The second unemployment-law judge issued a written decision of ineligibility in January 2015. The decision included detailed findings and analysis to support the judge's determination that Wallace committed employment misconduct.

The unemployment-law judge found that Wallace had various inappropriate interactions at work, particularly with women colleagues. For example, he repeatedly called a center staff member "beautiful" and looked at her chest. Wallace frequently addressed a probation officer by unprofessional pet names and once referred to his supervisor as "the b-tch." In addition, during a meeting about boundaries between professional roles, Wallace made an inappropriate sexual remark.

The unemployment-law judge further found that Wallace disregarded explicit instructions from his supervisor, including instructions to stop expanding the veterans mentor program to additional counties, to stop promoting a "mentor-on-call" initiative, and to stop attending mentor-mentee meetings. When asked for an explanation about why he ignored these instructions, Wallace replied that his supervisor could not understand what his role needed because she was not a veteran.

The unemployment-law judge also found that Wallace acted inappropriately in court-related contacts. He once advised a veteran-mentee not to tell his probation officer that he had consumed alcohol in violation of his probation terms, and Wallace inaccurately informed a court employee that Wallace was no longer allowed to have any contact with veteran-defendants.

In the written decision finding employment misconduct, the unemployment-law judge acknowledged that key facts were "highly disputed" among Wallace and the various witnesses. Indeed, Wallace denied most of the above incidents in whole or in part. But the unemployment-law judge explicitly found that "[a]s a whole, the record shows that Wallace's testimony was not credible."

Wallace filed a second request for reconsideration, after which a second order of affirmation issued. Wallace again petitioned for certiorari review to this court, resulting in this appeal.


The purpose of the Minnesota Unemployment Insurance Program is to provide "temporary partial wage replacement" to assist those who become unemployed through no fault of their own. Minn. Stat. § 268.03, subd. 1 (2014). This court may affirm the decision of an unemployment-law judge or remand the case for further proceedings; it may also reverse or modify the decision if the substantial rights of the relator have been prejudiced because the findings, inferences, conclusion, or decision is affected by an error of law or unsupported by substantial evidence in view of the record as a whole. Minn. Stat. § 268.105, subd. 7(d) (Supp. 2015).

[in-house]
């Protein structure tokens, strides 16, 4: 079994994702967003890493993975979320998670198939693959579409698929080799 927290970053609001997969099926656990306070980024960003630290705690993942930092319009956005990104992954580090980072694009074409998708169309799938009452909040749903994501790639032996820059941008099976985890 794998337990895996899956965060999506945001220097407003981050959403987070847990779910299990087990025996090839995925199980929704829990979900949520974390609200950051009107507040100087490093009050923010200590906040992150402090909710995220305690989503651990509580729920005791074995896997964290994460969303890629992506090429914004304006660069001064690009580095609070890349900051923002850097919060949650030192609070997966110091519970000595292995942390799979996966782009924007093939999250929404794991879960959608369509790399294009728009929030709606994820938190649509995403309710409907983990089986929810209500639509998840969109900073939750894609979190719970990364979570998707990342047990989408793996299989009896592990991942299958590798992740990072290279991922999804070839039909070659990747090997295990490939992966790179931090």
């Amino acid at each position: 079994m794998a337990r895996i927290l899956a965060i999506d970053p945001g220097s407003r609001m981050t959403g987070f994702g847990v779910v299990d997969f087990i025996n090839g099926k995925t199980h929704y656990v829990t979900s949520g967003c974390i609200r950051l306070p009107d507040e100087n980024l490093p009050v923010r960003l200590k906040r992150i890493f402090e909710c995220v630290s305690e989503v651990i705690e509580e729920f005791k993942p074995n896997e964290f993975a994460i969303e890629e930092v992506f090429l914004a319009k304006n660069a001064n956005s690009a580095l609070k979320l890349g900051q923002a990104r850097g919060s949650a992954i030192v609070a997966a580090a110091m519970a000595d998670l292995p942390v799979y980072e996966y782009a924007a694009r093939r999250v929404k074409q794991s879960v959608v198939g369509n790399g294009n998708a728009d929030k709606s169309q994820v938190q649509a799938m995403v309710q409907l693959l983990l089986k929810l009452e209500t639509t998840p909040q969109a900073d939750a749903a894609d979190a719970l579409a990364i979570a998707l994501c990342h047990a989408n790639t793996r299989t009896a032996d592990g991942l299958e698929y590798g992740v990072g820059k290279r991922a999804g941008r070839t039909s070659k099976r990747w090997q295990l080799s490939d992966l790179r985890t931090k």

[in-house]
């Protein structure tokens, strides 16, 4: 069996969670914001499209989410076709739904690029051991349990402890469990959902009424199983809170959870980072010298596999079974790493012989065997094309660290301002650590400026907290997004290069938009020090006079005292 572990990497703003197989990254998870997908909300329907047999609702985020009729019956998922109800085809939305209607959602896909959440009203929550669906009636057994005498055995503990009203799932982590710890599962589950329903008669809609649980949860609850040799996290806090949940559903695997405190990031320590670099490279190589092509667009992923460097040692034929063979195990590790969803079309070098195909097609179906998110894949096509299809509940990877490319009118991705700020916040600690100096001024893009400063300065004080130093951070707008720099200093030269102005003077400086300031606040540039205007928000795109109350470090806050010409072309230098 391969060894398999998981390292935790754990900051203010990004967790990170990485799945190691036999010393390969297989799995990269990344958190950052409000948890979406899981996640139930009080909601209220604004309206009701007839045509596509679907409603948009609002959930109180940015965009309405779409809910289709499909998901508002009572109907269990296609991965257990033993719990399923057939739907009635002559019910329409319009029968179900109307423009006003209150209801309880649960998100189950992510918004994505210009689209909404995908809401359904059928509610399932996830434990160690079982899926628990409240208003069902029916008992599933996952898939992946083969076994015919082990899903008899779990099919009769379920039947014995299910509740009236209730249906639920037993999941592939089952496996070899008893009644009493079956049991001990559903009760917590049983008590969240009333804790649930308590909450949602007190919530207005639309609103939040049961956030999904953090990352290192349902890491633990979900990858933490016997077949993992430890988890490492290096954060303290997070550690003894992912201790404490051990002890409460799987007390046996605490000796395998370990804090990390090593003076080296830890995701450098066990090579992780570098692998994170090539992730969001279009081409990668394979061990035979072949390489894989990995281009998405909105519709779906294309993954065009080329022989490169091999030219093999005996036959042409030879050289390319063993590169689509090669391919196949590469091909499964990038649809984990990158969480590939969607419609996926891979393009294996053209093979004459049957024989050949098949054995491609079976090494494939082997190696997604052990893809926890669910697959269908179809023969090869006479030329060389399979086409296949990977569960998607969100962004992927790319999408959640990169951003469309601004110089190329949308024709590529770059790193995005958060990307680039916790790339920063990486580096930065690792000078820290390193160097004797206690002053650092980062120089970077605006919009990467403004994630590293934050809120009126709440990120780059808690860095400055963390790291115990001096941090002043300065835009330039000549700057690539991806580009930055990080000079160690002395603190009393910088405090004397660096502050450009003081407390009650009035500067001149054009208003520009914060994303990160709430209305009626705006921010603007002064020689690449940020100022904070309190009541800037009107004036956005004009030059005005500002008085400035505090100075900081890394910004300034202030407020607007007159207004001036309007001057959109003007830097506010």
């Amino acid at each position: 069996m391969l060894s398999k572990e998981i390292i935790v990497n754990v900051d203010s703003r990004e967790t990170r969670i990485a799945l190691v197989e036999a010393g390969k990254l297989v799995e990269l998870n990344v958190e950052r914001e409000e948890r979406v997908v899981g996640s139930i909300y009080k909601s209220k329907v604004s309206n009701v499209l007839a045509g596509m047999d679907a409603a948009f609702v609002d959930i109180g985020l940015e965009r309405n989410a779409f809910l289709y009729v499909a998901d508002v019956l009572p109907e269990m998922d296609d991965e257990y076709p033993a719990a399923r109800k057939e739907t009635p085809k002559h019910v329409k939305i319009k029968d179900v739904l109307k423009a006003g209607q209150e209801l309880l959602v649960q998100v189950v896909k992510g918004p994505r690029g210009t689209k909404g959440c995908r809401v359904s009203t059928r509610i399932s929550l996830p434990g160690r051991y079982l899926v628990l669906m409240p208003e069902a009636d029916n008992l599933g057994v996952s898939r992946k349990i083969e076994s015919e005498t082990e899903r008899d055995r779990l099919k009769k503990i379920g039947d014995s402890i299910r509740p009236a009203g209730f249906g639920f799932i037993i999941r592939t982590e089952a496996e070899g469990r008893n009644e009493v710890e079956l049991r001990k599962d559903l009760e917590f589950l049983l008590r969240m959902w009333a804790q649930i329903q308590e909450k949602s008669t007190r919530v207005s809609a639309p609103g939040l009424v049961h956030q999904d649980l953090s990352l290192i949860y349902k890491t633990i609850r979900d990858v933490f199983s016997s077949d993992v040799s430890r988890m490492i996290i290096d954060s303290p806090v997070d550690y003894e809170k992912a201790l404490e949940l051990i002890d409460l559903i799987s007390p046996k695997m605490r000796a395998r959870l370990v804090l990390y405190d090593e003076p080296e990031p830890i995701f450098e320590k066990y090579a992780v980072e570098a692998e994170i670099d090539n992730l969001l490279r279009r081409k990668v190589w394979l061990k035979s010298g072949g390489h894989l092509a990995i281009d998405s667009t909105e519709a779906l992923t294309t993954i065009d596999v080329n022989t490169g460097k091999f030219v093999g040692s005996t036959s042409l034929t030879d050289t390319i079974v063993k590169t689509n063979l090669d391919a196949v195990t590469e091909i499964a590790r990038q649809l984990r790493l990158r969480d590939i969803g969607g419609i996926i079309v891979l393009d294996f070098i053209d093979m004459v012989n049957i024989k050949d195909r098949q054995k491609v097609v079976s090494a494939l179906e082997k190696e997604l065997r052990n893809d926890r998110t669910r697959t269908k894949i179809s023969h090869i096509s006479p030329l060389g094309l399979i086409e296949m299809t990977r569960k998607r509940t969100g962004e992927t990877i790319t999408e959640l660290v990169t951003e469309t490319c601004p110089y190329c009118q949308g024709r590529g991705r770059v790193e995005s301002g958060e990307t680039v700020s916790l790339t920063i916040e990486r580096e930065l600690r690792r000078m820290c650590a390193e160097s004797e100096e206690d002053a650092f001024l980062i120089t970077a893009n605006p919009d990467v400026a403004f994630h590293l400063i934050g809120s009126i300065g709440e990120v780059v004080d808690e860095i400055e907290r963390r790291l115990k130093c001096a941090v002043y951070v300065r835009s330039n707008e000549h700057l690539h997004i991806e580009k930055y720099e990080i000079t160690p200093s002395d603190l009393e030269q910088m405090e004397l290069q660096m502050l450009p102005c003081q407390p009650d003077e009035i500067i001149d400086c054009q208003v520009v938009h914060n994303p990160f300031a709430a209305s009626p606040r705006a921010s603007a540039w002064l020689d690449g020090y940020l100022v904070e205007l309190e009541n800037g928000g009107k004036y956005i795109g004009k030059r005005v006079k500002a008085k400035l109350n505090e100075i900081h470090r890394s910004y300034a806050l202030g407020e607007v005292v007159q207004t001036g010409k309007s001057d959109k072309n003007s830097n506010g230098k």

Chapter 268, which governs Minnesota unemployment insurance, "is remedial in nature and must be applied in favor of awarding unemployment benefits." Minn. Stat. § 268.031, subd. 2 (2014). An employee discharged for employment misconduct, however, is ineligible for unemployment benefits. Minn. Stat. § 268.095, subd. 4(1) (2014). "Employment misconduct" is defined as "any intentional, negligent, or indifferent conduct . . . that displays clearly . . . a serious violation of the standards of behavior the employer has the right to reasonably expect of the employee." Id., subd. 6(a)(1) (2014). "As a general rule, refusing to abide by an employer's reasonable policies and requests amounts to disqualifying misconduct." Schmidgall v. FilmTec Corp., 644 N.W.2d 801, 804 (Minn. 2002).

Employment misconduct presents a mixed question of fact and law: whether an employee committed a particular act is a question of fact, and whether that act is employment misconduct is a question of law. Skarhus v. Davanni's Inc., 721 N.W.2d 340, 344 (Minn. App. 2006). An unemployment-law judge's factual findings are viewed in a light most favorable to the decision, and they will not be disturbed if the evidence substantially sustains them. Id. Finally, and key to this appeal: credibility determinations are the exclusive province of the unemployment-law judge. Id. at 345.

The allegations against Wallace, if credited, amount to employment misconduct. Wallace's appeal arises from his continuing theory that his supervisor choreographed an elaborate lie to satisfy a personal vendetta against him. Wallace acknowledges that the decision of the unemployment-law judge "came down to the credibility of the parties and who was telling the truth." Here, the unemployment-law judge specifically found that Wallace's testimony "as a whole" was not credible. The judge's decision analyzed the demeanor of various witnesses and the logical coherence of their testimony, and credited the testimony of the center employees over that of Wallace. We defer to this credibility finding. In addition, we conclude that the legal determination that Wallace committed employment misconduct is well supported by substantial evidence.